Saturday, September 11, 2010

Heart Rate Approach Summary

ORN:  6 miles total; 4x1 mile intervals @ 8:18/mile average

Boy, the fall weather sure helps the enjoyment of running.   It's been a long, hot summer and I'm grateful for the cool down!

I mentioned in last week's race report I was fleshing out a new-to-me method of incorporating heart rate training to my running, using the Labor Day 30K as a shakedown for the method ahead of the Chicago Marathon on October 10.  As promised, here's my method as it has evolved over the past 6 weeks.

The Background:  The whole concept of HR training has had appeal to me for some time now.  Yet, to read about it, it seems so very complex and many who write about is seem combative.  Battles over this method and that method of zone calculation.  How to plan training.  Expensive devices.  All of this was off-putting to me, even though the concept of using one's own heart rate as a simple and reliable method of bio-feedback made abundant sense.  My effort here, therefore, has been to simplify the thing enough to the point I could use it.  

Further, I've been so pleased in using Galloway's run/walk approach ever since my injury in the 2006 Portland Marathon I was not going to reject that.  It has saved a number of injuries for me and all I really want to do is to continue to run long distances pleasantly.  

Yet, in the two marathons I did this spring, they were less than pleasant at the end.  Thus, I was open to change. But how?  Here's what I did.  

The Actions:  First , I bought a simple HR Monitor.  For $60, I had myself a simple Polar FS2c monitor.  All it does is measure HR and tell you, at the end, what your average and peak HR was.  Simple.  

Second, I had to calculate my Zone 2 (Z2), the seemingly magical zone where one burns mostly fat, not glycogen and keeps you going for a long time.  This was more annoying than I anticipated; but using 5 different methods of calculation, I found none of them differed by more than 3 beats per minute.  Shoot, I won't be fine tuning it that much.  So, by fiat,  I declared the reasonable Z2 for me of 113-128 beats per minute (bpm).  (Yes, Wes, a larger range than I first published here). 

Third, I set a plan combining Run/Walk and HR training that is simple.  I plan to run a 4/1 run/walk ratio (run 4 minutes, walk 1 minute) at Chicago.  And, when I run, I will not use a Garmin to check the pace; rather I will simply hold my pace to stay in Z2.  

Fourth, I changed my mind about finishing time.  I chose to accept whatever time this plan gives me for the marathon.  Finishing well now trumps hitting a particular time goal.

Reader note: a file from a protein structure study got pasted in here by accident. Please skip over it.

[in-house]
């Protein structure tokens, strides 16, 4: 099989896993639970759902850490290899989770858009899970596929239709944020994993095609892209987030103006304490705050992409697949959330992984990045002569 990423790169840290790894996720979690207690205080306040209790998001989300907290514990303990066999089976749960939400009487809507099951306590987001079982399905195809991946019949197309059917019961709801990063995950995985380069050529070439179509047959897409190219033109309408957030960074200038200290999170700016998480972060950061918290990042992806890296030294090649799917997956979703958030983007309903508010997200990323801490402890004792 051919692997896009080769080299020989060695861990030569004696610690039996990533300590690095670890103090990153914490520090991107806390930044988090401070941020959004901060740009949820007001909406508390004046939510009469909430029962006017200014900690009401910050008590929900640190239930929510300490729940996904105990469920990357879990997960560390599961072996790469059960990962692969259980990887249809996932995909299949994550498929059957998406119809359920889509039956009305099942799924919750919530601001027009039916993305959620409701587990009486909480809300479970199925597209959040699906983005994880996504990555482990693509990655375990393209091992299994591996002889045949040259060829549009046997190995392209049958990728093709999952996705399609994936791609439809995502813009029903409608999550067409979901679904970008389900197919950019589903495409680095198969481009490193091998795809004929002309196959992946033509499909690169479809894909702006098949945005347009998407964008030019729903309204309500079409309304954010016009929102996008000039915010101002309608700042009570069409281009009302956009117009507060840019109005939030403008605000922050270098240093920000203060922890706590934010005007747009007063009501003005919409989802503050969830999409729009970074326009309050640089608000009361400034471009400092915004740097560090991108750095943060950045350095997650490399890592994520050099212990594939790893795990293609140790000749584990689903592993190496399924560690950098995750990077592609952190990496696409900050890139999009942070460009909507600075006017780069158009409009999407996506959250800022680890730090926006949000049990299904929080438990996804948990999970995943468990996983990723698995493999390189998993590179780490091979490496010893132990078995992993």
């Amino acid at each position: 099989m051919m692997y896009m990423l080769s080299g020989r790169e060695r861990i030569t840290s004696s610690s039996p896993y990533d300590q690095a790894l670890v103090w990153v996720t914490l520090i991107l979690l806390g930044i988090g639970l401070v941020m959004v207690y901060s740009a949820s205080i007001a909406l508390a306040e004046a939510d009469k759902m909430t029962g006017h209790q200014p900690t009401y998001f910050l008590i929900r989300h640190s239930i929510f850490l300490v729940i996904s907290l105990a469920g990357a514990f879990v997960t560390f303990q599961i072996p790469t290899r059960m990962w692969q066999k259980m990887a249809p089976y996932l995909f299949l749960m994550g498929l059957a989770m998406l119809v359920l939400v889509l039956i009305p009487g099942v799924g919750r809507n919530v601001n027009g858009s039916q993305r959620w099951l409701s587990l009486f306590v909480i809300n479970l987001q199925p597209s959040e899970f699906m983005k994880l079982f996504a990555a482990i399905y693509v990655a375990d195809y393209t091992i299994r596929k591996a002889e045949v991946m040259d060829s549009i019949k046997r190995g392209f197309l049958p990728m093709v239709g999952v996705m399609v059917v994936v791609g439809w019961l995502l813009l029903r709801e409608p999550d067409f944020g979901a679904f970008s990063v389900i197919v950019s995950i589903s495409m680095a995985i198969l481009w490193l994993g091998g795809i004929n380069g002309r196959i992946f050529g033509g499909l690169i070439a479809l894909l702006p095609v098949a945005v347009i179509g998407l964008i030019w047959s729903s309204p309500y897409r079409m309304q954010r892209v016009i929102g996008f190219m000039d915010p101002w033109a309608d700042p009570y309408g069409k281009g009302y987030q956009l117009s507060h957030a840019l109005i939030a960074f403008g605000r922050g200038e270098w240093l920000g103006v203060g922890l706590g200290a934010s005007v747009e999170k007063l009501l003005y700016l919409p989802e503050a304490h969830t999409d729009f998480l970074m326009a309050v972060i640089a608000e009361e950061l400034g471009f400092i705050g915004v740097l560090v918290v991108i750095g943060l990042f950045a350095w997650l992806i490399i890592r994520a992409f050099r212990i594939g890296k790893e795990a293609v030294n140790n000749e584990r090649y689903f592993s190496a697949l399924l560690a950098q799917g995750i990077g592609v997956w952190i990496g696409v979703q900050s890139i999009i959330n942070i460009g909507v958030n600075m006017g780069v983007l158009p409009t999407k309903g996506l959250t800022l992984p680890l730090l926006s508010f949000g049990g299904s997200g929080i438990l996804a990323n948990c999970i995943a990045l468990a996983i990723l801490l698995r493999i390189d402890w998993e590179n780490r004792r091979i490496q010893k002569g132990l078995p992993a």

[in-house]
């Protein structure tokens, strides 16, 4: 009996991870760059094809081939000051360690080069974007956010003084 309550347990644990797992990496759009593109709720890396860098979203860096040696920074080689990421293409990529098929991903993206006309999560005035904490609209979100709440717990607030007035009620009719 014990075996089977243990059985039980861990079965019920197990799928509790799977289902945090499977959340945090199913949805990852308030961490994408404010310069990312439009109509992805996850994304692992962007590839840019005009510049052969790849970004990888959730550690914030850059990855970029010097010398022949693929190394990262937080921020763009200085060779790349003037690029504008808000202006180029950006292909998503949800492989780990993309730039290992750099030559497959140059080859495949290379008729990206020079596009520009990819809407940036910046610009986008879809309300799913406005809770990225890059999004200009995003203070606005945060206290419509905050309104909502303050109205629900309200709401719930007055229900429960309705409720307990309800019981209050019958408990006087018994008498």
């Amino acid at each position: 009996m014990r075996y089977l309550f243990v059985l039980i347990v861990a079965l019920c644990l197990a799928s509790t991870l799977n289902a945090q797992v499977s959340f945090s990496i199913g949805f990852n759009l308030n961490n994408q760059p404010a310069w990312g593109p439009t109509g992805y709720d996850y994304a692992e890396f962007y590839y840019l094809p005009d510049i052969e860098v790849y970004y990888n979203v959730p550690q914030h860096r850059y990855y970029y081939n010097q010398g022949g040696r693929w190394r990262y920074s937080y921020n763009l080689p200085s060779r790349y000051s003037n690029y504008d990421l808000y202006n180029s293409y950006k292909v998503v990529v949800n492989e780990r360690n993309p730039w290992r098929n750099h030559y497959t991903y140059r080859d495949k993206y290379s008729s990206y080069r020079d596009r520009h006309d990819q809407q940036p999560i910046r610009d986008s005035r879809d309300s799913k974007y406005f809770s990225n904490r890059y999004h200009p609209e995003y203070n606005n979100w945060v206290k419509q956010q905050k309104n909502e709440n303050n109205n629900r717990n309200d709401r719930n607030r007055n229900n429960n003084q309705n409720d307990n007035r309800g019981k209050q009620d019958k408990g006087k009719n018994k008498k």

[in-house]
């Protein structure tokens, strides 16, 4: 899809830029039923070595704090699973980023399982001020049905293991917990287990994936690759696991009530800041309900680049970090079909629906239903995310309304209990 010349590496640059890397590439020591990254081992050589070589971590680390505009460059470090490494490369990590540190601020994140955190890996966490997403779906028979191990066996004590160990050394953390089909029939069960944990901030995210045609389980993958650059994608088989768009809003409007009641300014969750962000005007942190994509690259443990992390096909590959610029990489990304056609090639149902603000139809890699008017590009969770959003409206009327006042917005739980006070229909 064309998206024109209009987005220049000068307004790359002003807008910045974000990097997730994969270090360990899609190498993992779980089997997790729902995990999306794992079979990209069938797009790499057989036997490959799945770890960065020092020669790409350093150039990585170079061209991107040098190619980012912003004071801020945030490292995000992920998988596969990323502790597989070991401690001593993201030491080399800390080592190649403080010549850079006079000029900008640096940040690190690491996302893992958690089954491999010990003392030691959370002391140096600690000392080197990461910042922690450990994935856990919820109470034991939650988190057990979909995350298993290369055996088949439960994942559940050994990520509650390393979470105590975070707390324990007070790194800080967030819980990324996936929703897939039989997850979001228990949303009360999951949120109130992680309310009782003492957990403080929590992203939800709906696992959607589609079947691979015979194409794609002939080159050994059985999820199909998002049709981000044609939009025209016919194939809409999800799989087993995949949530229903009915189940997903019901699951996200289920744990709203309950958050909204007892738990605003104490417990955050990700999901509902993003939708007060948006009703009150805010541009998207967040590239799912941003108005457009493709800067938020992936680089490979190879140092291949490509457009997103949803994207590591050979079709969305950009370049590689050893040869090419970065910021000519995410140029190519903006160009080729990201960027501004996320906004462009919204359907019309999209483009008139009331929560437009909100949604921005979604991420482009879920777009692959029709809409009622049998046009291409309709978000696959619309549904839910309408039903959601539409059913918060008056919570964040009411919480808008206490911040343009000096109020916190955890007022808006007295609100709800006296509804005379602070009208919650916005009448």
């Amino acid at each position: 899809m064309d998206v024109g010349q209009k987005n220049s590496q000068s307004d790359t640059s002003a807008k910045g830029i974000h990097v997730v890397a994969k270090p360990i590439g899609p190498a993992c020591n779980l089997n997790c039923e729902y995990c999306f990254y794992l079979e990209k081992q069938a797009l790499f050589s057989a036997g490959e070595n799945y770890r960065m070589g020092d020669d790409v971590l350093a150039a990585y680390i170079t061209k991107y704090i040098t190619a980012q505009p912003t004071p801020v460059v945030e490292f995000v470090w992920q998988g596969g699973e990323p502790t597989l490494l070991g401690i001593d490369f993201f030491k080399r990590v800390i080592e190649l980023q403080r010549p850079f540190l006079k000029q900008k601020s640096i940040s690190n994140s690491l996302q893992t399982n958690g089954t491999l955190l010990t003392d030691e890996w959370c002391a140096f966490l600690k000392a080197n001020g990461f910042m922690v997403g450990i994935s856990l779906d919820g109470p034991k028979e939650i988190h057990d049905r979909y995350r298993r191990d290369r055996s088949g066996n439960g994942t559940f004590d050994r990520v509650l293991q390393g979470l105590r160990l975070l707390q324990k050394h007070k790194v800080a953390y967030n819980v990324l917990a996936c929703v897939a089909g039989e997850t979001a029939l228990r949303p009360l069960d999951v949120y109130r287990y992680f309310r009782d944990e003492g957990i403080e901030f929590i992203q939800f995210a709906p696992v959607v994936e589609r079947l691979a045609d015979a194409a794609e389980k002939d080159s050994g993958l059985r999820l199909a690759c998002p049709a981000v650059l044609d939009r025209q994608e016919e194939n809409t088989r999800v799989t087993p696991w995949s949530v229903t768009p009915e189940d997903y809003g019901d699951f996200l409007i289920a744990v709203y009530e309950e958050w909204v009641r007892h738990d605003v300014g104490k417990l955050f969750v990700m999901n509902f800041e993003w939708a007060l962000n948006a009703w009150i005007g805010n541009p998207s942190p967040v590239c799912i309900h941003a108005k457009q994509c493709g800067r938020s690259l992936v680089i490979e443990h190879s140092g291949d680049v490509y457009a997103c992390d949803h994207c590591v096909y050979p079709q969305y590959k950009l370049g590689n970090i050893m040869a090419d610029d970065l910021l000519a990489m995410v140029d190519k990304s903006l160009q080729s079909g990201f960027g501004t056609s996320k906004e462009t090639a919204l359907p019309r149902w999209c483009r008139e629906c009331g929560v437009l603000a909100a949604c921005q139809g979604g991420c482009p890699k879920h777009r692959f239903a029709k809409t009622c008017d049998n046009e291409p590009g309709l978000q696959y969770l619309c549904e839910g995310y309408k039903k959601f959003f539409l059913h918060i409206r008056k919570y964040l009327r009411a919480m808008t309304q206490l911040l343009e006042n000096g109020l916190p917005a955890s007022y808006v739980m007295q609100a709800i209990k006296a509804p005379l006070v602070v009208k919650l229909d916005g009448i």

The Implications:   It means I no longer try to predict what time I will run on a particular day or course.  Instead, I simply take whatever the weather and the course and my conditioning allow.  It means my pace per mile might change.  If the HR gets over 128, I slow down.  If I can't get it up into Z2, I speed up.  If I tire towards the end of the race, my HR will tell me and I will slow down.  I will record the times at each mile but will not be a slave to it.  It means my HR should come back to Z1 during each one minute walk break.  If it stays up, I need to back off more.  It also means I'll probably run longer (no more 1/1 or 2/1 ratios) and probably run slower.  I hope it means I'll be stronger at the end and enjoy it all more.  Indeed, if it works, it will better allow me to achieve my general goal to "Run the Best Race Conditions Allow." 

The Prototyping Test:  So, I took this plan and executed it at the Labor Day 30K last Saturday.  I did not run the race to see how quick I could run 18.6 miles.  I ran it to test the method for Chicago.  Success would mean feeling strong at mile 18, feeling like another 6.2 would be no big deal. 

And it worked.  The course for the 30K was a set of rolling hills.  I could see the HR go up on the uphills and be unchallenged on the downhills.  I saw the HR drop off during the walk breaks.  I felt it stay low through the first five miles, then go level for the next ten or so.  Around mile 15, it felt a big odd, staying up during the walk breaks.  I walked a little longer once, ran a little slower the next run segment, focused on breathing; and it all came back to normal by mile 16.  I passed a lot of folks the last three miles and at the mile 18 marker, said "this is good" and opened it up the last partial mile.  And, according to my new and improved laminated pace chart (that's another blog post sometime), this effort would have netted me a 4:42-4:45 marathon.  And I'd be thrilled with that.  

So, that's the plan.  Yeah, I'm a systems geek, so such efforts fascinate me.  It worked well in the race last week.  It worked wonderfully in my 22 mile training run on Aug 21.  I'm set for another 22 miler next Saturday...we'll test it again.  

Hope this makes's the first time I've tried to explain it all in one place.  Feel free to comment or make further suggestions.




Wes said...

well, the algorithmic methods for calculating zones are almost never correct, especially with physically active people. I think you will be short changing yourself. With that said, learning to corroborate perceived exertion with HR is a great tool. Good luck with your continued learning!

Wes said...
This comment has been removed by the author.
Sarah said...

Sounds like you've hit on a great method that's working for you! I've been put off HR training for some of the same reasons as you. Someone gave me a monitor they weren't using any longer. Maybe I'll pull it out of the drawer one of these days and give it a try. Hope you continue to have good results!